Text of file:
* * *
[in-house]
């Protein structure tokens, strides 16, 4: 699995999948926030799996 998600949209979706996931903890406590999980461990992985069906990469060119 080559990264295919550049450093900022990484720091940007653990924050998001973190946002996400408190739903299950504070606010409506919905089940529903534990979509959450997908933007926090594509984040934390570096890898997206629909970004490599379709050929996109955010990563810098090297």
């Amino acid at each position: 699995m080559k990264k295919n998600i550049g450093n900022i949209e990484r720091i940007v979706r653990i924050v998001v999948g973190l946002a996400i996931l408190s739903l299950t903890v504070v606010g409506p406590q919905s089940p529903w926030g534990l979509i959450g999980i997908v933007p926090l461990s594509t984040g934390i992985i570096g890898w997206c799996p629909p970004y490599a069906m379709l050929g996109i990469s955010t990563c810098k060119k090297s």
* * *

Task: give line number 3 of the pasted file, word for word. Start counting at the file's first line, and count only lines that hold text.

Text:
């Amino acid at each position: 699995m080559k990264k295919n998600i550049g450093n900022i949209e990484r720091i940007v979706r653990i924050v998001v999948g973190l946002a996400i996931l408190s739903l299950t903890v504070v606010g409506p406590q919905s089940p529903w926030g534990l979509i959450g999980i997908v933007p926090l461990s594509t984040g934390i992985i570096g890898w997206c799996p629909p970004y490599a069906m379709l050929g996109i990469s955010t990563c810098k060119k090297s």